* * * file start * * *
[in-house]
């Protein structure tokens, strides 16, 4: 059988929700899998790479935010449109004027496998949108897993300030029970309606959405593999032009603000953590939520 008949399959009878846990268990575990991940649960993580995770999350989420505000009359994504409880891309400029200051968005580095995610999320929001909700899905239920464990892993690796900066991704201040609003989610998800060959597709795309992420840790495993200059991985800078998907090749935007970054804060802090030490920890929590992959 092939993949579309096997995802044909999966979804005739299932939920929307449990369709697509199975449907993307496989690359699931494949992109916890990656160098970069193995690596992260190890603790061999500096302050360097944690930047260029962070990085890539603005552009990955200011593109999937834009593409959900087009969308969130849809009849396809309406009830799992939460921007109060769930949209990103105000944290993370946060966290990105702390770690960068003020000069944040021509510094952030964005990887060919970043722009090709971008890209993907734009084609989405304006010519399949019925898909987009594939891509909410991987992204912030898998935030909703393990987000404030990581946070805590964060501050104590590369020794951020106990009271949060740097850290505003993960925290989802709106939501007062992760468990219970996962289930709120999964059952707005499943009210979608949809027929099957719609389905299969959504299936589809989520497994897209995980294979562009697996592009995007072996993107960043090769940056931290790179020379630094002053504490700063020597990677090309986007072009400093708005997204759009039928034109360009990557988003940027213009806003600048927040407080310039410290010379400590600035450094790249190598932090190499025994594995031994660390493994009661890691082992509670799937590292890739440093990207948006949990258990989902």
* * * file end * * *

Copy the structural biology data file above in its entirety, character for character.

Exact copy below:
[in-house]
């Protein structure tokens, strides 16, 4: 059988929700899998790479935010449109004027496998949108897993300030029970309606959405593999032009603000953590939520 008949399959009878846990268990575990991940649960993580995770999350989420505000009359994504409880891309400029200051968005580095995610999320929001909700899905239920464990892993690796900066991704201040609003989610998800060959597709795309992420840790495993200059991985800078998907090749935007970054804060802090030490920890929590992959 092939993949579309096997995802044909999966979804005739299932939920929307449990369709697509199975449907993307496989690359699931494949992109916890990656160098970069193995690596992260190890603790061999500096302050360097944690930047260029962070990085890539603005552009990955200011593109999937834009593409959900087009969308969130849809009849396809309406009830799992939460921007109060769930949209990103105000944290993370946060966290990105702390770690960068003020000069944040021509510094952030964005990887060919970043722009090709971008890209993907734009084609989405304006010519399949019925898909987009594939891509909410991987992204912030898998935030909703393990987000404030990581946070805590964060501050104590590369020794951020106990009271949060740097850290505003993960925290989802709106939501007062992760468990219970996962289930709120999964059952707005499943009210979608949809027929099957719609389905299969959504299936589809989520497994897209995980294979562009697996592009995007072996993107960043090769940056931290790179020379630094002053504490700063020597990677090309986007072009400093708005997204759009039928034109360009990557988003940027213009806003600048927040407080310039410290010379400590600035450094790249190598932090190499025994594995031994660390493994009661890691082992509670799937590292890739440093990207948006949990258990989902």